The Seymour Sports and Aquatic Centre is now partially powered by 322 solar panels, following the completion of a $117,000 Mitchell Shire Council capital works project.
The centre was selected to receive the system as it is the highest electricity consumer site of all council’s assets and buildings.
The installation of the solar electricity system began in early May and was completed in late September.
Council collaborated with Mitchell Community Energy group on the project and has worked closely with them from feasibility works through to the installation of the panels.
It is estimated the solar electricity system will generate enough electricity to cover the project’s expense after three and a half years of use.
Mitchell Shire Mayor Bill Chisholm said the solar panels would help environmentally and financially.
“As a council, we strive to lead by example when it comes to our environment,” he said.
“Introducing solar panels is an important part of our capital works program. Solar panels have a positive effect financially and environmentally.
“We will continue to work with the Mitchell Community Energy group and look for ways to continuously improve our environmental impact.”
Mitchell Community Energy president Peter Lockyer said the group was enthused about its positive working relationship with council and has more projects in mind.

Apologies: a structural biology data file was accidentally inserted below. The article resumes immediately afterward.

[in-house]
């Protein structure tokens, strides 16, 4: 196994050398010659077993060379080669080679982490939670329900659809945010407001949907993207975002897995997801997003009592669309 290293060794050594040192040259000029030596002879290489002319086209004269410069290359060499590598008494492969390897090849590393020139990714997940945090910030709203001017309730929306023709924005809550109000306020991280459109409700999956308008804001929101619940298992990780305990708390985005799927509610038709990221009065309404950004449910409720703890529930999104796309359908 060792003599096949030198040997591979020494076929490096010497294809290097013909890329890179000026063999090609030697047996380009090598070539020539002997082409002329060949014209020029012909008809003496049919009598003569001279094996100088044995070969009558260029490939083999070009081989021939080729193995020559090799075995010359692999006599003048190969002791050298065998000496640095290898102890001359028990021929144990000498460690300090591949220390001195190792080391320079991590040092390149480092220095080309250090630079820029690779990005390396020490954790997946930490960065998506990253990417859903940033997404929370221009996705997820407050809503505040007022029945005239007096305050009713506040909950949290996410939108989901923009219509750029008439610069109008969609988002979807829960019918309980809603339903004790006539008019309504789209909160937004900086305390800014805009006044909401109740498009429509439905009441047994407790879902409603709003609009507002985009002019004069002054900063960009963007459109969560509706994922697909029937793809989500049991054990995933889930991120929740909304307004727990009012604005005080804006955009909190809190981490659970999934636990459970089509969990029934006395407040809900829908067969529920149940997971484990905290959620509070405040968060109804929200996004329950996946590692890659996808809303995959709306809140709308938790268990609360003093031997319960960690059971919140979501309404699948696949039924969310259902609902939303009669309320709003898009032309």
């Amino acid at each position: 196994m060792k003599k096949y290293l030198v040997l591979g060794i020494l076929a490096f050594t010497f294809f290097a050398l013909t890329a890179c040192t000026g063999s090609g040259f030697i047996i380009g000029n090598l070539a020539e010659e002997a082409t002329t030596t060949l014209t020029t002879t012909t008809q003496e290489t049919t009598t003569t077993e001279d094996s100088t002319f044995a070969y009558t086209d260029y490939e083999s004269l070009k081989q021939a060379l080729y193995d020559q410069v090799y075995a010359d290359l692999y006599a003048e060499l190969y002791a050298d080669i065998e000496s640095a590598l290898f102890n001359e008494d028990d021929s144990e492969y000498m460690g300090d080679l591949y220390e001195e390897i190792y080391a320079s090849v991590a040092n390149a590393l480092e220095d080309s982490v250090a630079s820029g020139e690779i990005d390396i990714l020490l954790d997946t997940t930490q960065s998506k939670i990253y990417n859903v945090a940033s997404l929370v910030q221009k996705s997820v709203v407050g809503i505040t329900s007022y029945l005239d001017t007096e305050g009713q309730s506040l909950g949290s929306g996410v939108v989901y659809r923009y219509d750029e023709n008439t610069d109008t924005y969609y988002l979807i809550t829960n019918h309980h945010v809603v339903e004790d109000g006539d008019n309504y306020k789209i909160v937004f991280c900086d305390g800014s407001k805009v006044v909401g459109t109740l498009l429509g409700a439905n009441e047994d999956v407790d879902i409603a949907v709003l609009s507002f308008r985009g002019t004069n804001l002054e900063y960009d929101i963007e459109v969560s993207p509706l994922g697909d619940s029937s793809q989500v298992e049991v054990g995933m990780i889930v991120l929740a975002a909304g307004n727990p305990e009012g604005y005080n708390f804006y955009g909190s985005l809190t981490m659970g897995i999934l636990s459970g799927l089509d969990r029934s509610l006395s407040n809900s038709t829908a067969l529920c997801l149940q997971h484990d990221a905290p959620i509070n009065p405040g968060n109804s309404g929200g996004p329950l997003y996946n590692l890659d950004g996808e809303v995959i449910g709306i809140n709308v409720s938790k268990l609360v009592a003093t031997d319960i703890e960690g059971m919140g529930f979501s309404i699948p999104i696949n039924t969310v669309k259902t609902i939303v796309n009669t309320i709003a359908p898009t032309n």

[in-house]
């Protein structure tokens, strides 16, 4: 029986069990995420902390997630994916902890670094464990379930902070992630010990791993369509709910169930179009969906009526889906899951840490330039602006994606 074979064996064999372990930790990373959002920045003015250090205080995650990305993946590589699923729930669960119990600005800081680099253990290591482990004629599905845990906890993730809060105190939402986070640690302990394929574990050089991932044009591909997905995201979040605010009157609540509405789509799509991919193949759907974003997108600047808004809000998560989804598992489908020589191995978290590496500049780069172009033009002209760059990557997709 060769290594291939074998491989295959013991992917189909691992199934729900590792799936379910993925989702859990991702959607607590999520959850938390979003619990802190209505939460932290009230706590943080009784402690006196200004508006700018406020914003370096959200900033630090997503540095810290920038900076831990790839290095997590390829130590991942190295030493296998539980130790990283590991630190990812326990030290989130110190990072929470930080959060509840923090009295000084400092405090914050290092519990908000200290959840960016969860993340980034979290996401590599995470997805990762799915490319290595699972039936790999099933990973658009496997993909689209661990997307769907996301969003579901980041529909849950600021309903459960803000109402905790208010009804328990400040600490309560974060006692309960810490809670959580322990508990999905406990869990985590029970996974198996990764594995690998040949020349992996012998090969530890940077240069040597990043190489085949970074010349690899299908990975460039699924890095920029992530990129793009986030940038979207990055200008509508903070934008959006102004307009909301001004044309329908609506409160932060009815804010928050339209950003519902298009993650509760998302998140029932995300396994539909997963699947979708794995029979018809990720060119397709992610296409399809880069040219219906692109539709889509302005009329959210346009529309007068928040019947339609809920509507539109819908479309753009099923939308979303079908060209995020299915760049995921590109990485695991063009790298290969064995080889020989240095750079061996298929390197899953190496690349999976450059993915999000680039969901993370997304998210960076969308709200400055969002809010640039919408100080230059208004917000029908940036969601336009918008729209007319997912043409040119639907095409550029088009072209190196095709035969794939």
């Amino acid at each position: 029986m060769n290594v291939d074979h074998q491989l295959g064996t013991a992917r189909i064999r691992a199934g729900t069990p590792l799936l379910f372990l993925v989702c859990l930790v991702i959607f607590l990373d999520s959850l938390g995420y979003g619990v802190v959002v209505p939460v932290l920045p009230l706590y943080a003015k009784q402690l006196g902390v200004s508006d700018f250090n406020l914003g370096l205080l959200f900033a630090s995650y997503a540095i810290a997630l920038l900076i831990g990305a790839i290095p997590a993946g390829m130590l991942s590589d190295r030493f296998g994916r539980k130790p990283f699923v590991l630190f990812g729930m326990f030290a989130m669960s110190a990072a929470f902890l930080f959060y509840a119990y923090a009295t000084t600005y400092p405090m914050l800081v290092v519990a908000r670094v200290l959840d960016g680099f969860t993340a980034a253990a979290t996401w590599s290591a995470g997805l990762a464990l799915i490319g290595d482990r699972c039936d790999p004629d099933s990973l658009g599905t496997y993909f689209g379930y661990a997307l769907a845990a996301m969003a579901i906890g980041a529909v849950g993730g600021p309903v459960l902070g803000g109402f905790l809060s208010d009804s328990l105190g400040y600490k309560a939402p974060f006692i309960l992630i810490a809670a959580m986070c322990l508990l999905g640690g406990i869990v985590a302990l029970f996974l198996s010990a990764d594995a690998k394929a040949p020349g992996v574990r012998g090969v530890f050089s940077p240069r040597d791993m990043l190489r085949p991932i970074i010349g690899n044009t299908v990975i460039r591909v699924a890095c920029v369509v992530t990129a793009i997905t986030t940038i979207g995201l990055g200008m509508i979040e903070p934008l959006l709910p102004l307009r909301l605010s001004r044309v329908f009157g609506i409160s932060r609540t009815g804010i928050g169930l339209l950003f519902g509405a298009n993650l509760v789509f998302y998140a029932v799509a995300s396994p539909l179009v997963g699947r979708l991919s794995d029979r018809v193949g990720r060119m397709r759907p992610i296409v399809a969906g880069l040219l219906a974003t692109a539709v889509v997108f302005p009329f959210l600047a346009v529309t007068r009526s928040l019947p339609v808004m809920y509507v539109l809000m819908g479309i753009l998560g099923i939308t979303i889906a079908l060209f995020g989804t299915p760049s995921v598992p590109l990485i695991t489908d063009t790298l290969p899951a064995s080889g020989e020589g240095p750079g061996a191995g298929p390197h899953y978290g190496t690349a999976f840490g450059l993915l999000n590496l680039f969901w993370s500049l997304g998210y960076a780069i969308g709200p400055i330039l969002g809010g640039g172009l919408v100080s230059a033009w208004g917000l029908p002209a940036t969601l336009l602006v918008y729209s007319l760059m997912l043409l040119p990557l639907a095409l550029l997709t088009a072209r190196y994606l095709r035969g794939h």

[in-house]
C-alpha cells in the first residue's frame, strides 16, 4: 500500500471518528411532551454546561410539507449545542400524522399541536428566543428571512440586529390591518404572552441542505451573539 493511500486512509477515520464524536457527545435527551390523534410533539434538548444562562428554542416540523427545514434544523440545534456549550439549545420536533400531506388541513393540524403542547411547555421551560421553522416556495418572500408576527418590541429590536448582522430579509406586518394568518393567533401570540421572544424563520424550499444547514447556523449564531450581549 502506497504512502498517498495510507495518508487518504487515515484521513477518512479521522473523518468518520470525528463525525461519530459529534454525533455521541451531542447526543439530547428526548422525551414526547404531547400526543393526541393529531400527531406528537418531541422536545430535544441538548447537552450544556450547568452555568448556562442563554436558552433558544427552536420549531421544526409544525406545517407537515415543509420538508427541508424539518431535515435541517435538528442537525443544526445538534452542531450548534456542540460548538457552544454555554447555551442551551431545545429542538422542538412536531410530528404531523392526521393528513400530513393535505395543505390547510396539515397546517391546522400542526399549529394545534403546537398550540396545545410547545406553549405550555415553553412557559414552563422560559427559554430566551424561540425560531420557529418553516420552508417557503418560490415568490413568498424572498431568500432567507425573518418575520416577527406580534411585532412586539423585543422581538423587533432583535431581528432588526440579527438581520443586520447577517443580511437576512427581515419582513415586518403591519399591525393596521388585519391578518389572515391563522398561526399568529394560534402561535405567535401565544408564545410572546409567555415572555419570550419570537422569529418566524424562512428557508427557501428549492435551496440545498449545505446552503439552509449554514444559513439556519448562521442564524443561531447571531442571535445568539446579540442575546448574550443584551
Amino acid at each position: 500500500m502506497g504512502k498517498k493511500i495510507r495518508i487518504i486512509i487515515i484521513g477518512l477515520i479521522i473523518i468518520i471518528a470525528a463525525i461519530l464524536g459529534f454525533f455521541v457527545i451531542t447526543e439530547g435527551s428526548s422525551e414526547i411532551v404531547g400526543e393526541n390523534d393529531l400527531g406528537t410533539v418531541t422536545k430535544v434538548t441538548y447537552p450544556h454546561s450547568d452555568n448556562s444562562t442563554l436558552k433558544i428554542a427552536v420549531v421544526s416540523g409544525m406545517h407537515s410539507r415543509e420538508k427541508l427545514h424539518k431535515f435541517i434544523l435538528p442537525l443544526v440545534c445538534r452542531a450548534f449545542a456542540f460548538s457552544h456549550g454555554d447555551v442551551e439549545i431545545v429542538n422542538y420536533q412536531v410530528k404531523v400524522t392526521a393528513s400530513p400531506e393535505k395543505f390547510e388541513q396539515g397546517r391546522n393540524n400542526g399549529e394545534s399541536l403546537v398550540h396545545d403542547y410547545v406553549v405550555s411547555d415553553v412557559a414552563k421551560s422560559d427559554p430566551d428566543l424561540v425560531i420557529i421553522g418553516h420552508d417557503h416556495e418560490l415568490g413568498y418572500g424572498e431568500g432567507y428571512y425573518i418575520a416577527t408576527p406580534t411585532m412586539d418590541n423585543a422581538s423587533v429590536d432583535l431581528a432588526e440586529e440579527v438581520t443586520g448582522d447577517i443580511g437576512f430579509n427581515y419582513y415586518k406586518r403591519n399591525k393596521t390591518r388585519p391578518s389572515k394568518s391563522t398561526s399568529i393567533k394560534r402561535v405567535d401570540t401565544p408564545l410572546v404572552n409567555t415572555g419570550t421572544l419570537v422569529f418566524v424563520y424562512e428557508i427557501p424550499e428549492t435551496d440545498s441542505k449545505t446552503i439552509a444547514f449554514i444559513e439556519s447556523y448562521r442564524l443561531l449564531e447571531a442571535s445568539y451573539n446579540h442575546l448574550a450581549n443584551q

“One of the projects we would like to see furthered is the centre’s car park covered with a structure-covered in solar panels that would power the pool and possibly charge the electric cars parked under it,” he said.
“Like other asphalt car parks, this one gets extremely hot when the temperature is above 30 degrees.
“With a covering on it, it would be cool, reduce air conditioning costs in the car and produce electricity for the facility and cars.
“We’re looking at an ongoing positive relationship with the shire and developing further renewable energy projects. Not just solar but also battery storage and infrastructure.”
This latest solar electricity system joins a growing list of council buildings with such systems.
Electricity generated by solar systems already helps power places like Greater Beveridge Community Centre and Clonbinane Hall.